There are so many other recipes in this book that I remembered being put on our kitchen table. However, if I mentioned more I would not have the room to tell you some of the neat other things I found in the book such as anecdotes and poems.
Like these mountain people we made some home remedies at our house also. My daddy was a believer of using salt water often as a cure for some ailments or liniment water. You used soda when you were out of toothpaste.
Listed below are a few cures and recipes for what ailed you in the mountains, from this book and I will quote: “Using sumac leaves is good fer an’ kin cure asthma and hay fever.”
“Got stomach trouble? Go out an’ dig sum golden-seal roots, they’s good fer it.”
“Stump root is real good fer warts an’ other skin ailments.” “Got liver ailments? “ use some dandelion root n May apples.”
I personally do not know what golden-seal root looks like or is.
To make a poultice they advised one to use bread and milk, hawg fat, terbaccer, an’ red clay. Now the amount of each ingredient was not listed but I would think it would be only a little amount each. Hoping they were using pressed tobacco leaves instead of tobacco juice.
I do believe home made remedies are universal. My exchange student from Indonesia brought her own remedies for certain sicknesses to the United States with her.
If you really want to know how to make ink it tells you how in this book. All I ever heard was to use poke berries.
Planting time hints are also given and most all farmers I ever knew went solely by the farmer’s almanac when doing their planting if they wanted a good crop.
This book gave a few good hints about planting.
Any plants that grow underground should be planted in the dark of the moon.
This would mean root vegetables. All other vegetables are to be planted int the light of the moon.
It said “taters” have to be dug in the light of the moon or they would rot.
As long as I was ever on the farm we went by this. I never liked digging potatoes because it was a dirty job to me. I would be completely in awe, however, how we would have enough potatoes to do us from one year to the next and how many we would get from each place. We would use some that were left for seed potatoes for the next year.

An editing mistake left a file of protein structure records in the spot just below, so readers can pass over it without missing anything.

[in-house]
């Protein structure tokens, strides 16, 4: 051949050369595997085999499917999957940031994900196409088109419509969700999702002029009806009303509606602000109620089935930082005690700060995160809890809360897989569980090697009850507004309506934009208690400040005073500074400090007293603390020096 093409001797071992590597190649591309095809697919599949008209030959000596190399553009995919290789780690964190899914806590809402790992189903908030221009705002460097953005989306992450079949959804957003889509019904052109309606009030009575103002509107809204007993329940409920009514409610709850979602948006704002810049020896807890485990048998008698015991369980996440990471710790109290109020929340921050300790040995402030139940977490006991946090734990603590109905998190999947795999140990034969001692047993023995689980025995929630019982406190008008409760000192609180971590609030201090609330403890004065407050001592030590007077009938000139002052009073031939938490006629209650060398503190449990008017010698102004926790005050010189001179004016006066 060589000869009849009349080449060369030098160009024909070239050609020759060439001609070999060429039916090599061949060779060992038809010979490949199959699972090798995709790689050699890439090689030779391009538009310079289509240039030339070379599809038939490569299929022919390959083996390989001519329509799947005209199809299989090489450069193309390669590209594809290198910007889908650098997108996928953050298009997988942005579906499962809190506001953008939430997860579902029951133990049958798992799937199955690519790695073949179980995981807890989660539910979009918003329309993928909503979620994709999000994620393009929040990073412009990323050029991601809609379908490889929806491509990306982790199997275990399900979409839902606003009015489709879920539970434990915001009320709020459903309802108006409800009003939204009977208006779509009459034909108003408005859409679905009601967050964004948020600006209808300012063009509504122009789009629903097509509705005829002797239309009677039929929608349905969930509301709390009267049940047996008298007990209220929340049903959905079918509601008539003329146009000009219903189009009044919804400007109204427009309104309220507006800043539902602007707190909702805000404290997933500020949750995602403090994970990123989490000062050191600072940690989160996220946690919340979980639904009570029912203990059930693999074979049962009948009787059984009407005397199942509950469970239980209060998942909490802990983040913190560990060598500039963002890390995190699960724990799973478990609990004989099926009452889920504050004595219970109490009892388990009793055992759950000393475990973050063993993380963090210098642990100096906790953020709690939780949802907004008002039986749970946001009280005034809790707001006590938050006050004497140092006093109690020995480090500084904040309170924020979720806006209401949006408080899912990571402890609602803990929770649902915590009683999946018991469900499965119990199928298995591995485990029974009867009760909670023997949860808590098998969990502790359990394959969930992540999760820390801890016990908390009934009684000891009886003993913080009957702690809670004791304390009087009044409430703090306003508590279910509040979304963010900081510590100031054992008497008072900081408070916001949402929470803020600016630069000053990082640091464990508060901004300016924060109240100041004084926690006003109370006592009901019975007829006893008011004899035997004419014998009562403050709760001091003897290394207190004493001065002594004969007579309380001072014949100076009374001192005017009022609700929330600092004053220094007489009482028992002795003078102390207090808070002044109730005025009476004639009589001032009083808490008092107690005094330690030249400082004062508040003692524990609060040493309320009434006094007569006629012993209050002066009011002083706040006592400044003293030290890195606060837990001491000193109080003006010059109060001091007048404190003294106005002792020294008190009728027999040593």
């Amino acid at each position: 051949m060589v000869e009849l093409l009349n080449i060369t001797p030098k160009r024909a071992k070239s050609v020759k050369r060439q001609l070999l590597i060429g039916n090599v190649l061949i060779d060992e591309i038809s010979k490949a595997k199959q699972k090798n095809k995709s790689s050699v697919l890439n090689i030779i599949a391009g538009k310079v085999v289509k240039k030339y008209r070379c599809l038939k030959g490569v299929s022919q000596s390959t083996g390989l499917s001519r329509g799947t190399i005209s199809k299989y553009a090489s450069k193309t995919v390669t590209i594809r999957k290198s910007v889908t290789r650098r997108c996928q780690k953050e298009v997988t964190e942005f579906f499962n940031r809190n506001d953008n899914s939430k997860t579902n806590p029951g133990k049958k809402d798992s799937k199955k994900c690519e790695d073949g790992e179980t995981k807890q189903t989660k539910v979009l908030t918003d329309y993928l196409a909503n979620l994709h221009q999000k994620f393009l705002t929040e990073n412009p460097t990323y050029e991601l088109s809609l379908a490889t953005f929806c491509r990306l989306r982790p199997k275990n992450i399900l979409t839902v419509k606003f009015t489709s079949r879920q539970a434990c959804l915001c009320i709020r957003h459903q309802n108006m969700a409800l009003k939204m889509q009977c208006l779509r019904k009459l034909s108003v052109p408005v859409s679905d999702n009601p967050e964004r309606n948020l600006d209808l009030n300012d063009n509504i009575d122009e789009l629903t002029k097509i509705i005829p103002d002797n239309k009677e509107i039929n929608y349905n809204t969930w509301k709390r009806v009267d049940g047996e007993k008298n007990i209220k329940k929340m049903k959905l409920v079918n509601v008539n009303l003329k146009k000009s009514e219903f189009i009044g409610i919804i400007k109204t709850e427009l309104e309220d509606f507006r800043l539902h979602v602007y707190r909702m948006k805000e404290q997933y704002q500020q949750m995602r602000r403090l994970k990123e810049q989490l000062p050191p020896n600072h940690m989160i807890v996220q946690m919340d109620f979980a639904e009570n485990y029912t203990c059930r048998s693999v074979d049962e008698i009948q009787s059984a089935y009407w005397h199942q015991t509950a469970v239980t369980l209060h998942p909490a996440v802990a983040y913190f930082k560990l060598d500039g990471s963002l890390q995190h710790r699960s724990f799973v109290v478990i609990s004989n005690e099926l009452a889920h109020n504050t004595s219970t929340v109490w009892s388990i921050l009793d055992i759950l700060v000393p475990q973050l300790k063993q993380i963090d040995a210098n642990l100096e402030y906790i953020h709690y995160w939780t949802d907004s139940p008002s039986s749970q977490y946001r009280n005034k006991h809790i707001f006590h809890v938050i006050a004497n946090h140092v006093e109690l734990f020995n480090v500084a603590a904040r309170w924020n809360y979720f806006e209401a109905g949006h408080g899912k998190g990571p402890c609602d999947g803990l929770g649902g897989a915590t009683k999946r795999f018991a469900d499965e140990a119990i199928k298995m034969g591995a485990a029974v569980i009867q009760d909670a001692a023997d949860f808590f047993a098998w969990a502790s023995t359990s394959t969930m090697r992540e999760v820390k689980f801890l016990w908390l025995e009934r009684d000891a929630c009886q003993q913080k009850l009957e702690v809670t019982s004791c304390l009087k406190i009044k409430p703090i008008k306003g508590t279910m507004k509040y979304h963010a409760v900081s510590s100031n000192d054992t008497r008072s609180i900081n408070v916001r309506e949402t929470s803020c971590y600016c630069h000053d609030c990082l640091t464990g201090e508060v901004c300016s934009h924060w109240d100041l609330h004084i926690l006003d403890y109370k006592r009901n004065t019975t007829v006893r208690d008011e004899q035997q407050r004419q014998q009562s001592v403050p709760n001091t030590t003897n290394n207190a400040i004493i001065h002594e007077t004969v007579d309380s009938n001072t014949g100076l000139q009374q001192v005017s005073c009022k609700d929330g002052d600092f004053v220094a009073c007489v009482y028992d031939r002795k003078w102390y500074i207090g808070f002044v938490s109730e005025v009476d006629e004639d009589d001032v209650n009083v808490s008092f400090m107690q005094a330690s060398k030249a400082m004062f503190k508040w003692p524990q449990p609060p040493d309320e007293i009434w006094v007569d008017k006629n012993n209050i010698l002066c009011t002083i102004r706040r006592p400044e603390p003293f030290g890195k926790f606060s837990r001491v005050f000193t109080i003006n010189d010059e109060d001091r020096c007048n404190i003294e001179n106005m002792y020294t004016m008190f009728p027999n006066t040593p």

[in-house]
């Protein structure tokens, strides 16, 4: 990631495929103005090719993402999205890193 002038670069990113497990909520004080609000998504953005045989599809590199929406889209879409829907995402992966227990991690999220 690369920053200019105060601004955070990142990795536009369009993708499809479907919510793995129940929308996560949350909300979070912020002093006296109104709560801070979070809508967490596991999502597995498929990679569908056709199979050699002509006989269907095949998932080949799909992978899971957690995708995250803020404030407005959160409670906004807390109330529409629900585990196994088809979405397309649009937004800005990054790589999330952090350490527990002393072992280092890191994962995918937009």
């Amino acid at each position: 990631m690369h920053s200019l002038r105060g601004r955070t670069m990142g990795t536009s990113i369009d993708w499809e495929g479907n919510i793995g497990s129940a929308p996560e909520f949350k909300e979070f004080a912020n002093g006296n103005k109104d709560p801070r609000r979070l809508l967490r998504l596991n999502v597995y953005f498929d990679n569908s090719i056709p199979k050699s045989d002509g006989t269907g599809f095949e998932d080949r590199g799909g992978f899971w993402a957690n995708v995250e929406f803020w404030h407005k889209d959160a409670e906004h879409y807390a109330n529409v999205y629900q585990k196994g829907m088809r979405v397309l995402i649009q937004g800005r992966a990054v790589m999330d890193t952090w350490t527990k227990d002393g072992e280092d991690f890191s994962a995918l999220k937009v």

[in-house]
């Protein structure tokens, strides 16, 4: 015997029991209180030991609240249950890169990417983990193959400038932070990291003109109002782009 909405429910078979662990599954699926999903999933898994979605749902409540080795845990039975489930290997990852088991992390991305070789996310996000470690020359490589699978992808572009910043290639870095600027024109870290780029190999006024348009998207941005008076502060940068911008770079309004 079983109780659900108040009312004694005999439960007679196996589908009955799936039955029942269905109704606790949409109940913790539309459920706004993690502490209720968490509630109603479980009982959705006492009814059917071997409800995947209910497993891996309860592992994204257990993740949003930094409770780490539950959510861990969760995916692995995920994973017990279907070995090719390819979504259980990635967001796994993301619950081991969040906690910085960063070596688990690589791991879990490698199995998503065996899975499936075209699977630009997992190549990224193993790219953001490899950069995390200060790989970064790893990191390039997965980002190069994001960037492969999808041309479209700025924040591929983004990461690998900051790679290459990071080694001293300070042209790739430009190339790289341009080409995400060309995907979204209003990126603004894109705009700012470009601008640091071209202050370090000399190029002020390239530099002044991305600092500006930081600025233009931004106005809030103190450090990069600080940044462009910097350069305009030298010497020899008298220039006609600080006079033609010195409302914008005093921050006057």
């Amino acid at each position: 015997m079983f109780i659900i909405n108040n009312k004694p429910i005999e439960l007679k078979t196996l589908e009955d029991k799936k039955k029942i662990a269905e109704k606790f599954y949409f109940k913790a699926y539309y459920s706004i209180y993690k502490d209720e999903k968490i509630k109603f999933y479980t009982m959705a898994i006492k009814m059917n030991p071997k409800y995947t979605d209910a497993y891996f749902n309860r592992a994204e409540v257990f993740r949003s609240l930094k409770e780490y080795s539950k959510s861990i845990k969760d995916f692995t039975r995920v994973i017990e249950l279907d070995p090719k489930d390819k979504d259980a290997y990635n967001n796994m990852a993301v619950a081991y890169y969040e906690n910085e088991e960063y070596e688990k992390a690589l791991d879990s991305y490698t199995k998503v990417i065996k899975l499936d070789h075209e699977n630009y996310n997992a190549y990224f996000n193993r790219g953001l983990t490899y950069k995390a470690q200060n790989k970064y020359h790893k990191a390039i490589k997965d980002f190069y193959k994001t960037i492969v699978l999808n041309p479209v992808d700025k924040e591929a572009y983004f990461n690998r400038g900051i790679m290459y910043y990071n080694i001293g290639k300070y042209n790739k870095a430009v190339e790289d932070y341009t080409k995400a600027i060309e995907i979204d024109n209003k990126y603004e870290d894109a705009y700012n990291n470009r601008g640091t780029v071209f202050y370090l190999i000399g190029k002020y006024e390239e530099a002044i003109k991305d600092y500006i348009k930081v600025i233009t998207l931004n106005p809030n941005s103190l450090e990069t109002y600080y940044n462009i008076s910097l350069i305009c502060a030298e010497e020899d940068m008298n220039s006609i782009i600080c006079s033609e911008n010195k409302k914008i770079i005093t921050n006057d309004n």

For the young ladies and their beaus, a bit of advice was given on what to wear. This is the warning: “Marry in red, you’ll wish yourself dead. Marry in black, you’ll wish yourself back. Marry in brown, you’ll live in town. Marry in yellow, you’ll be shamed of yore feller. Marry in green, you’ll be shamed to be seen. Marry in blue, you’ll always be true. Marry in white, you’ll always do right.”
A lot can be said for mountain and country folks but I have found most of them smarter than a lot of city folks. They know how to survive where a lot of people would not know how to survive without a grocery store. From the empty shelves we are seeing now in the stores I wonder if we may not have to go back to that type of living.
I have found them to be friendly people and I want to end this article by leaving you this anonymous poem found in the book,entitled, Bein’ Friendly. The words are spelled as in the cook book.
“Oh, bein’ friendly’ is a privilege. Sum hurried folks ferget. Bein’ friendly is a tonic, which the more you give, the more you git. Bein’ friendly is a duty. Of’en to the four winds furled. But th’ Great Creator planned this to be a friendly world.”
Never think you are better than anyone!
Be friendly to all you meet, I too believe the great creator meant for us to do.
A longtime Winchester Sun columnist, Sue Staton lives in Clark County.